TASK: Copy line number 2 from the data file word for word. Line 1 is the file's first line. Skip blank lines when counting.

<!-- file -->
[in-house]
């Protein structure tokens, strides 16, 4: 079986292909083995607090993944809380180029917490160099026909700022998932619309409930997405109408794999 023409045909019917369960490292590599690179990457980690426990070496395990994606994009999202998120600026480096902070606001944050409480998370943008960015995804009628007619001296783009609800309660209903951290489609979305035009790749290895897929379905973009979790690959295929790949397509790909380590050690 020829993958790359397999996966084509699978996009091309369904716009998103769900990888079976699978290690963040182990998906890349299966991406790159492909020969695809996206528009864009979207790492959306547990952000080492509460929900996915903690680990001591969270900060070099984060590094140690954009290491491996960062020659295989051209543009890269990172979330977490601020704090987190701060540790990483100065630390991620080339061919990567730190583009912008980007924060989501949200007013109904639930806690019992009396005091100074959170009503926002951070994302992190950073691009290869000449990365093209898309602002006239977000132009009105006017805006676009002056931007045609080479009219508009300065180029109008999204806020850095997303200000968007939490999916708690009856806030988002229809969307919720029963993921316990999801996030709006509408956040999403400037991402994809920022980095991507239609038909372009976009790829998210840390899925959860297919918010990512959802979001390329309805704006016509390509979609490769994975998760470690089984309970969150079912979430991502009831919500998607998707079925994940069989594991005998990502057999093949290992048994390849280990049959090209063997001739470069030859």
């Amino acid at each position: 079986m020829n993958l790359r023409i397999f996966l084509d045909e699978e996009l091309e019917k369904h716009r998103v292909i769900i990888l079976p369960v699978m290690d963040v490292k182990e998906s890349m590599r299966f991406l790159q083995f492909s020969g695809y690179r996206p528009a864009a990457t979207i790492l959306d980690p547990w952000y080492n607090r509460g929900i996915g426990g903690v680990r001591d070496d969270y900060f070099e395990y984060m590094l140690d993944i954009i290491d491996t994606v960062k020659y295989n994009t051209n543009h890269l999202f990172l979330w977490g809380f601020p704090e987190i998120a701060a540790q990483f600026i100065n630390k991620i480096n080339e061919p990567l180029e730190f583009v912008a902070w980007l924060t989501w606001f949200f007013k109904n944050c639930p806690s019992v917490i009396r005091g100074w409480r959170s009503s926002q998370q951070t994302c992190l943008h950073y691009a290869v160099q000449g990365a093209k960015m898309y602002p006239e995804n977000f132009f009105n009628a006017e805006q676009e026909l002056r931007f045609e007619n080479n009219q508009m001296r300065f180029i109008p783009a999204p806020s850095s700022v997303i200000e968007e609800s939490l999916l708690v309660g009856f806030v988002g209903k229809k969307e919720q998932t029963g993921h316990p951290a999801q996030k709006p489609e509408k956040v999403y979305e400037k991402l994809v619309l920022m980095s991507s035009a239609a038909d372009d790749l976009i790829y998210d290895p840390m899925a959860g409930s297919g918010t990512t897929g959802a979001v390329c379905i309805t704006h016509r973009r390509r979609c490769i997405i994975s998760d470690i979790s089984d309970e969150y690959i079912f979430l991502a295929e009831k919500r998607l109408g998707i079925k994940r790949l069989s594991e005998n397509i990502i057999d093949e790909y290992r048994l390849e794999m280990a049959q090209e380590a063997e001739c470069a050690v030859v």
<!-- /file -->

């Protein structure tokens, strides 16, 4: 079986292909083995607090993944809380180029917490160099026909700022998932619309409930997405109408794999 023409045909019917369960490292590599690179990457980690426990070496395990994606994009999202998120600026480096902070606001944050409480998370943008960015995804009628007619001296783009609800309660209903951290489609979305035009790749290895897929379905973009979790690959295929790949397509790909380590050690 020829993958790359397999996966084509699978996009091309369904716009998103769900990888079976699978290690963040182990998906890349299966991406790159492909020969695809996206528009864009979207790492959306547990952000080492509460929900996915903690680990001591969270900060070099984060590094140690954009290491491996960062020659295989051209543009890269990172979330977490601020704090987190701060540790990483100065630390991620080339061919990567730190583009912008980007924060989501949200007013109904639930806690019992009396005091100074959170009503926002951070994302992190950073691009290869000449990365093209898309602002006239977000132009009105006017805006676009002056931007045609080479009219508009300065180029109008999204806020850095997303200000968007939490999916708690009856806030988002229809969307919720029963993921316990999801996030709006509408956040999403400037991402994809920022980095991507239609038909372009976009790829998210840390899925959860297919918010990512959802979001390329309805704006016509390509979609490769994975998760470690089984309970969150079912979430991502009831919500998607998707079925994940069989594991005998990502057999093949290992048994390849280990049959090209063997001739470069030859």